Few men can credit a garbage bag for leading them towards the career of their dreams, but Steve Klump does just that.
“I became instantly hooked on sailing through an ‘ah-ha’ moment while canoeing downwind in Everglades National Park using a garbage bag as a sail,” Steve says of the inspiration. “From that day forward I progressed through all sorts of sailing craft.”
Always an outdoorsman, Klump is a former Ranger with the National Park Service where he spent many an afternoon hiking in the serenity of the deep woods and mountains. Continue reading →
Continuing the Voyaging with Velella series by ASA writer-at-large Meghan Harvey. Meghan and her husband Prescott have been cruising aboard their boat Velella for the past 8 months, first in Mexico and now in the Pacific Northwest.
Almost two years ago, we left Seattle tentatively on a boat we barely knew. We had spent weeks and months preparing for our big voyage–-going over everything with a fine toothed comb, packing and repacking, whittling away at our big Excel sheet of to-dos. For 8 weeks, I studied navigation and trained to get my Captain’s license. We serviced all the fire extinguishers and the life raft, we installed lazy jacks and solar panels, hired a weather route to help us interpret our best window, and had all sorts of support as we left town on a foggy morning in August, having no idea (but some very vivid dreams) about what we were getting ourselves into.
Last week, we arrived again at departure day, from the same marina in Seattle, on the same boat. This time, we simply bought a copy of this year’s current and tide tables, picked up a few bags of fresh food, and slipped our lines. No losing sleep several nights in advance, no libations and pleas to Neptune, and no wondering what was around the corner.
What was around the corner was the Strait of Juan de Fuca, and I knew it well. The first time we’d fought our way out to the Pacific Ocean had almost convinced me that I’d made a grave mistake in choosing to buy a boat and live on it. As we pulled anchor on a lovely morning in Port Townsend this time, my stomach tightened in anticipation of what I knew to be a very challenging 90-mile entry-way to the Pacific Ocean. I was mentally prepared for disorganized wave chop, relentless seasickness, pathetic speed against the strong currents, and longer night watches because this time we didn’t have a third crew member with us to share the load. I was nervous about the exhaustion that I knew the Strait would induce, but I was expecting it this time around. Sailors ruefully call it the Strait of Juan de Puke-ah.
The current was with us as we nosed into the East entrance to the Strait this time, and the early morning wind was light and variable. We motored on glass-flat water at 7.5 knots, and I couldn’t believe our luck. I actually didn’t trust it at all, because I knew that when afternoon rolled around and the sea breeze started funneling towards us over the opposing ebb current, we’d be sailing in a washing machine. So, while the morning weather was still mild, we knocked off about 30 miles and pulled into Port Angeles at noon. No sooner had we tied up than the wind started whipping through the marina, and I enjoyed a thick cup of coffee with relish and self-congratulations at making the right call to pull in early.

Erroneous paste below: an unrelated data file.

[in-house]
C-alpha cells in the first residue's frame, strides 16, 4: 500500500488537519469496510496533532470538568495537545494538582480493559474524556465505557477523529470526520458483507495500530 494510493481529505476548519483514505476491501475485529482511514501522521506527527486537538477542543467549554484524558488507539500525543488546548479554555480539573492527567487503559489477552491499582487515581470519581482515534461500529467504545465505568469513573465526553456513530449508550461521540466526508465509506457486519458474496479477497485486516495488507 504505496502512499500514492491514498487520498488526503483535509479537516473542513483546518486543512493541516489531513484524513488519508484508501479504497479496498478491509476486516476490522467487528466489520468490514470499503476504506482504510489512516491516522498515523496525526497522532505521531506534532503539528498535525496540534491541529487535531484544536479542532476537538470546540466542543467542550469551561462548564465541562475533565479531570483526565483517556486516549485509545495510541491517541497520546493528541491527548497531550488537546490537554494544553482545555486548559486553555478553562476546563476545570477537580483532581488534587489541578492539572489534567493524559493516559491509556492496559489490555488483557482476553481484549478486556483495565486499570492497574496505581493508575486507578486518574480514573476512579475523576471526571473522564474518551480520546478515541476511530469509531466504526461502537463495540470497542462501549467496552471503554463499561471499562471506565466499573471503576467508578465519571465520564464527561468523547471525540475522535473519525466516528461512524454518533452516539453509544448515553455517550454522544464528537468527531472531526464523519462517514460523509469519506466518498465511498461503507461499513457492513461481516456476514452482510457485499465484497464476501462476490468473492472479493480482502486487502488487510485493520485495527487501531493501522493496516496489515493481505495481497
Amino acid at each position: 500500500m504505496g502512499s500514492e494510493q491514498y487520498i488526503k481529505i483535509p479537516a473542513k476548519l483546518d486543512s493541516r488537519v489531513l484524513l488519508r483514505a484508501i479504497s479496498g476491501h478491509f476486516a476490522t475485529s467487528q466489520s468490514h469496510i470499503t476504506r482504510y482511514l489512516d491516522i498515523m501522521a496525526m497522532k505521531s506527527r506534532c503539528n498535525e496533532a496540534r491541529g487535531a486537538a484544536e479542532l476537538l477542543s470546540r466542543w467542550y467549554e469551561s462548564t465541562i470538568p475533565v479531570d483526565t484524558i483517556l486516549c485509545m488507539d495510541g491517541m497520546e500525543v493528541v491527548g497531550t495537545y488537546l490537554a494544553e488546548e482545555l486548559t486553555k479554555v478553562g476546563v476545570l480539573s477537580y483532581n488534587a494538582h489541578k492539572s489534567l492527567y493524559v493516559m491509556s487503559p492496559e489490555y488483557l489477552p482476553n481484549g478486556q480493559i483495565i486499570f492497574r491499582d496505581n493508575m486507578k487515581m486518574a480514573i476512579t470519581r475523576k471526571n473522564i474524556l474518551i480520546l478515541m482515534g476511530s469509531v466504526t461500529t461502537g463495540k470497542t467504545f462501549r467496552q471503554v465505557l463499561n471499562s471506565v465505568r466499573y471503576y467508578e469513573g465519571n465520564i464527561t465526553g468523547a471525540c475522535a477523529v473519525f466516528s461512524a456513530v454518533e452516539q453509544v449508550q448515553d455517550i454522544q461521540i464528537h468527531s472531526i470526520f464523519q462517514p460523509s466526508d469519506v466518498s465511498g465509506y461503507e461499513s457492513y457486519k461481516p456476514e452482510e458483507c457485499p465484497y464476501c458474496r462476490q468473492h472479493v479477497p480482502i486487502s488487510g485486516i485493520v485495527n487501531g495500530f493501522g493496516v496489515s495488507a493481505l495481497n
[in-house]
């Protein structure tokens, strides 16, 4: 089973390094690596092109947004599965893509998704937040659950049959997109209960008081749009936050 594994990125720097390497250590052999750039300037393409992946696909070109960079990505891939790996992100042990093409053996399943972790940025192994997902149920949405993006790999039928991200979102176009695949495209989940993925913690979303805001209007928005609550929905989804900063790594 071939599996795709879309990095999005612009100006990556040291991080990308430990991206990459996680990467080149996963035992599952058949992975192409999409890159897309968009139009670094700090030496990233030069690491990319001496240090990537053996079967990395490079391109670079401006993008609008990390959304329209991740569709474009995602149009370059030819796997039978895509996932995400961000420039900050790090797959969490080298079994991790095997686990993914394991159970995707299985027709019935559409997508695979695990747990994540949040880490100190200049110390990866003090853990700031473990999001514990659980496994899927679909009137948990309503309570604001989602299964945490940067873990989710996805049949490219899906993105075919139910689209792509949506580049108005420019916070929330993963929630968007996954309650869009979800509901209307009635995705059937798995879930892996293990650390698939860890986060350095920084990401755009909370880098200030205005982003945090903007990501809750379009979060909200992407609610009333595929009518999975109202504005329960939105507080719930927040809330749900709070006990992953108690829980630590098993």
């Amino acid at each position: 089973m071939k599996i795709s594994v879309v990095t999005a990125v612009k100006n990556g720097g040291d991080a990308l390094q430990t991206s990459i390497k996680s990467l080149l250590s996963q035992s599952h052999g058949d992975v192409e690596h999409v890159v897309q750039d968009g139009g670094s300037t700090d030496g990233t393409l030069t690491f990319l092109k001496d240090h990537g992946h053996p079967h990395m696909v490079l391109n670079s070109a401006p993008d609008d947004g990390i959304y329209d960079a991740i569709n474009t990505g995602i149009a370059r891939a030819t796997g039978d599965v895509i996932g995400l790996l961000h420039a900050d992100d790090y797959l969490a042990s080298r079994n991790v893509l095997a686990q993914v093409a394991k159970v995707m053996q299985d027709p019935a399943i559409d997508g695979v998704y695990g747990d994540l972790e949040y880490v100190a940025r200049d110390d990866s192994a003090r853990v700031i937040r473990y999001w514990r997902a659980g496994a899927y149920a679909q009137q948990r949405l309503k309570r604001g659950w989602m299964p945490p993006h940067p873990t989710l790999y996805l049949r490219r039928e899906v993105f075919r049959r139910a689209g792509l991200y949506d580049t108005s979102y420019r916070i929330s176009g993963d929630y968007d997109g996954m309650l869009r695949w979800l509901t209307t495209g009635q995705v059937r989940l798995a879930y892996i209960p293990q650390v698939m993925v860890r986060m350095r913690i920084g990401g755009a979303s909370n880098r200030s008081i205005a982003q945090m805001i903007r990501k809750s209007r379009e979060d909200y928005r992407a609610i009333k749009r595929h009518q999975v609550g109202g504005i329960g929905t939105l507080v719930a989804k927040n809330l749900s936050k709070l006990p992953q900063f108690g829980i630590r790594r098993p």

The next morning, we did it again–-arose with the ebb that would carry us West, hoping to make as much way as possible before the westerly wind set in against us. This time, though, the wind rose earlier than we’d hoped, and dark clouds congregated in our path. Par for the course, I thought. I could see sheets of rain ahead, and I knew that our ebb tide was about to turn to flood in a couple of hours, making everything more of a slog. The clouds were moving fast, and I had heard radio reports that foretold a cold front. Cold fronts are more furious than warm ones, but they’re also quicker passing. As I zipped my foulies to the chin, stuffed handwarmers into my gloves, and put on a yellow sou’wester hat, I decided that I would like to handle this weather snarl like the salt I am now, rather than the trembling newbie I was two years ago.
On the leading edge of the front, the winds picked up suddenly, and rain fell in pinprick waves across our uncovered cockpit. Visibility dropped rapidly and the tanker that had been abeam of us only 2 miles off disappeared in the mist. Prescott flipped on the radar and I braced myself against the cockpit sole as we pressed on through it. Something about the look of the clouds and behavior of the winds around them told me this wasn’t going to last long. Sure enough, after the first onslaught, the dark clouds rose slightly and became a little lighter. The wind eased ever so little, and the rain stopped. We emerged about 2 hours later into sun-pierced afternoon mist, and I could see the line of clouds storming east into the Puget Sound. Ahead, out over the Pacific Ocean, the sky winked with patches of baby blue sky.